Today I’m sharing my final blog on the Hebrew Judge Gideon… As a kid and now as an adult, I find Gideon to be a quite likeable character…
Then the men of Ephraim said to him, “What is this thing you have done to us, not calling us when you went to fight against Midian?” And they contended with him vigorously. 2 But he said to them, “What have I done now in comparison with you? Is not the gleaning of the grapes of Ephraim better than the vintage of Abiezer? 3 God has given the leaders of Midian, Oreb and Zeeb into your hands; and what was I able to do in comparison with you?” Then their anger toward him subsided when he said that (Jud 8:1-3 NASB).
What we find here is now that Gideon has been successful in war, the men of Ephraim are upset that they had not been consulted for aid. Gideon’s reply to them is kind and reasonable, and their anger toward him subsides.
Then Gideon and the 300 men who were with him came to the Jordan and crossed over, weary yet pursuing. 5 He said to the men of Succoth, “Please give loaves of bread to the people who are following me, for they are weary, and I am pursuing Zebah and Zalmunna, the kings of Midian.” 6 The leaders of Succoth said, “Are the hands of Zebah and Zalmunna already in your hands, that we should give bread to your army?” (Jud 8:4-6 NASB).
Fearing that Gideon would fail and the Midianites would rise back up, the men of Succoth refused even food to his weary followers. They had no Faith in the Work of Jehovah God was doing through Gideon and his men.
Gideon said, “All right, when the Lord has given Zebah and Zalmunna into my hand, then I will thrash your bodies with the thorns of the wilderness and with briers.” 8 He went up from there to Penuel and spoke similarly to them; and the men of Penuel answered him just as the men of Succoth had answered. 9 So he spoke also to the men of Penuel, saying, “When I return safely, I will tear down this tower” (Jud 8:7-9 NASB).
Israel had become very fragmented, with each Tribe somewhat standing on its own.
Now Zebah and Zalmunna were in Karkor, and their armies with them, about 15,000 men, all who were left of the entire army of the sons of the east; for the fallen were 120,000 swordsmen. 11 Gideon went up by the way of those who lived in tents on the east of Nobah and Jogbehah, and attacked the camp when the camp was unsuspecting. 12 When Zebah and Zalmunna fled, he pursued them and captured the two kings of Midian, Zebah and Zalmunna, and routed the whole army (Jud 8:10-12 NASB).
Gideon’s focus was on the two kings of the enemy nations.
Then Gideon the son of Joash returned from the battle by the ascent of Heres. 14 And he captured a youth from Succoth and questioned him. Then the youth wrote down for him the princes of Succoth and its elders, seventy-seven men. 15 He came to the men of Succoth and said, “Behold Zebah and Zalmunna, concerning whom you taunted me, saying, ‘Are the hands of Zebah and Zalmunna already in your hand, that we should give bread to your men who are weary?’” 16 He took the elders of the city, and thorns of the wilderness and briers, and he disciplined the men of Succoth with them. 17 He tore down the tower of Penuel and killed the men of the city (Jud 8:13-17 NASB).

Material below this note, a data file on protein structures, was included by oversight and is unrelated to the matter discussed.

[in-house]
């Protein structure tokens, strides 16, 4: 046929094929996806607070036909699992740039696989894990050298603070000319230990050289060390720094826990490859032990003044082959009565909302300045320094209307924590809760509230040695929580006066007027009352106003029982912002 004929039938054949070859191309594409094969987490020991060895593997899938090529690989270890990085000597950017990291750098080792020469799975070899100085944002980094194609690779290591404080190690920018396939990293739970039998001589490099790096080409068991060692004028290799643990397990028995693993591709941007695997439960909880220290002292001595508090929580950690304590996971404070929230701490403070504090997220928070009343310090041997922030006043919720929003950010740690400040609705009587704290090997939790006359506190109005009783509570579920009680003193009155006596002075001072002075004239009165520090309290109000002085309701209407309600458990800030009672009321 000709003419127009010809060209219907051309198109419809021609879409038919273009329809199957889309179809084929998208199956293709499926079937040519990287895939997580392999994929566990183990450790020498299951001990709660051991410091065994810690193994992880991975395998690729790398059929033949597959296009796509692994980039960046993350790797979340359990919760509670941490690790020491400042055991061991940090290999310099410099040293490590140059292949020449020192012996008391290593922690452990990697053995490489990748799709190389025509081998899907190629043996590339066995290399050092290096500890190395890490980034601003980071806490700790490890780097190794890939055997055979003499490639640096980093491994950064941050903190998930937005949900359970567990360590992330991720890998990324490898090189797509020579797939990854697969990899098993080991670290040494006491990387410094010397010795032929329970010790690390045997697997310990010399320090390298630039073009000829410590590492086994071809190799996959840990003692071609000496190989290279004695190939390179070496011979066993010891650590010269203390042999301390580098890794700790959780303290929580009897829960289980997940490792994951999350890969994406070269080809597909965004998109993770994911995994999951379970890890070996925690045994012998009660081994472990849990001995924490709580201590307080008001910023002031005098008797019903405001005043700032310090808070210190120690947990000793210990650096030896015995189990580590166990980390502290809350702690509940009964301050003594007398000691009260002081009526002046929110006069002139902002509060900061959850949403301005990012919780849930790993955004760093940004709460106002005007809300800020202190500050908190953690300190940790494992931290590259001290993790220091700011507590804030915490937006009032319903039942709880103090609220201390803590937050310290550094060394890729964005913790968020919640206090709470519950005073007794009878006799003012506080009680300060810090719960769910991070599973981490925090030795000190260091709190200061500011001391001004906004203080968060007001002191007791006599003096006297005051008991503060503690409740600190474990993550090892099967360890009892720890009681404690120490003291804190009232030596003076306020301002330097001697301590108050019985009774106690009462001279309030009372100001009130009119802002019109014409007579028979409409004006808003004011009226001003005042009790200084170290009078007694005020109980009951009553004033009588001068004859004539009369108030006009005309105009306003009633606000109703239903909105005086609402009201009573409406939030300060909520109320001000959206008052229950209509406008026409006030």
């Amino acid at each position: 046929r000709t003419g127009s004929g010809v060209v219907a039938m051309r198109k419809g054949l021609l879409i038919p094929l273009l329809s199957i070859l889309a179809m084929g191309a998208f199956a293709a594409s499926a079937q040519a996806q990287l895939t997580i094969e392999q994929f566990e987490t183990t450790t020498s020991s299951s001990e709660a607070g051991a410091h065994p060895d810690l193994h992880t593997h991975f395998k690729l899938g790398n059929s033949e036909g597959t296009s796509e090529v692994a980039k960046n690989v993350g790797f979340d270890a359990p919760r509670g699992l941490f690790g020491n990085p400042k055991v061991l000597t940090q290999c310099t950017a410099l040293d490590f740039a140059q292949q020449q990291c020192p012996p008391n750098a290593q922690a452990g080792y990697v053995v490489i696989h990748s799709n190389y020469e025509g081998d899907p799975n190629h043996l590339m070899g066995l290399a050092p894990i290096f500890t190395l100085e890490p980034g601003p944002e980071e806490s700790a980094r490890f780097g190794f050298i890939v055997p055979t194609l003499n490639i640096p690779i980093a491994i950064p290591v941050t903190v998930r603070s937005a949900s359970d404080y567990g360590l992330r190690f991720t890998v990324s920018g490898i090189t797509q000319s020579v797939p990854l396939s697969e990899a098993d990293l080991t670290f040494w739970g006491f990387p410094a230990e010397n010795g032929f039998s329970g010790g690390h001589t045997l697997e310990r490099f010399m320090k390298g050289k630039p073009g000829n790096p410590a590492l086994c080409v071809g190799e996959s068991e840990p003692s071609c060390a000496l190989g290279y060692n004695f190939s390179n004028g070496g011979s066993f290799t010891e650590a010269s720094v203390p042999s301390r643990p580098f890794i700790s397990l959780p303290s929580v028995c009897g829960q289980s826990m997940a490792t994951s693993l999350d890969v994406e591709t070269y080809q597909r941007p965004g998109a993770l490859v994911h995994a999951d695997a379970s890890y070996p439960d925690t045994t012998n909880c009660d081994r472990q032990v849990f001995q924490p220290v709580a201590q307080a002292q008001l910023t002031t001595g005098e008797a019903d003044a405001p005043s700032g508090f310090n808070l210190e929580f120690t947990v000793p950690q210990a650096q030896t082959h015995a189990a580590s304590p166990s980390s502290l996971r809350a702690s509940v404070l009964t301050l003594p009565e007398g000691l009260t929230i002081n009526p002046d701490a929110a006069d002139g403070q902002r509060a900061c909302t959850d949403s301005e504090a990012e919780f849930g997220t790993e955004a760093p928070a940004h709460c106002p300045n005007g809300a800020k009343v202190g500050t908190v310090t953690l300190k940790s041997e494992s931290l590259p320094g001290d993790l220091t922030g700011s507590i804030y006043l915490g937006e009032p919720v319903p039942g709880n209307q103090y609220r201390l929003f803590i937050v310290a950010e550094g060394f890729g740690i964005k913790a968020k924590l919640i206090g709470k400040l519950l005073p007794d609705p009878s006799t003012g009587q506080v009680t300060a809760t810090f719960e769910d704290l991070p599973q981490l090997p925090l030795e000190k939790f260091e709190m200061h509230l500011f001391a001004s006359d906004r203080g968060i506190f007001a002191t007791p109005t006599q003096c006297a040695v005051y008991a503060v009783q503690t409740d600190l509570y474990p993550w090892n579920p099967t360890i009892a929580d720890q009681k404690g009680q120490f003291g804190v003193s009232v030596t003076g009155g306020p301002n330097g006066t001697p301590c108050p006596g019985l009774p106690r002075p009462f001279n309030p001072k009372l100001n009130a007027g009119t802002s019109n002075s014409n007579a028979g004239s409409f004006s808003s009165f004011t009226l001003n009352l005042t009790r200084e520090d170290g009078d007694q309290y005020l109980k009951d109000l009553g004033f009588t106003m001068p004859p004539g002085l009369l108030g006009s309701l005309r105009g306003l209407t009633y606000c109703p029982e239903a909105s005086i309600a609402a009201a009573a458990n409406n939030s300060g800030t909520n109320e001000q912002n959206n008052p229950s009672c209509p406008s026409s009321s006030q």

The tower of Penuel is also called “Peniel,” meaning “Face of God.” It was named this by Jacob years before– “It is because I saw God face to face, and yet my life was spared.” (Gen. 32:30 NIV). The people of this area had forgotten the heritage of their Fathers, in other words the Patriarchs—Abraham, Isaac, and Jacob, and had compromised with unbelief and idolatry. But in the End, as Malachi prophesied, “And he shall turn the heart of the fathers to the children, and the heart of the children to their fathers, lest I come and smite the Earth with a curse (Mal 4:6 KJV).
Then he said to Zebah and Zalmunna, “What kind of men were they whom you killed at Tabor?” And they said, “They were like you, each one resembling the son of a king.” 19 He said, “They were my brothers, the sons of my mother. As the Lord lives, if only you had let them live, I would not kill you.” 20 So he said to Jether his firstborn, “Rise, kill them.” But the youth did not draw his sword, for he was afraid, because he was still a youth. 21 Then Zebah and Zalmunna said, “Rise up yourself, and fall on us; for as the man, so is his strength.” So Gideon arose and killed Zebah and Zalmunna, and took the crescent ornaments which were on their camels’ necks (Jud 8:18-21 NASB).
At this point, these two kings of the pagans seemed not to have known that these men whom they killed were brothers of Gideon. We aren’t told in Scripture exactly when his brothers had lost their lives.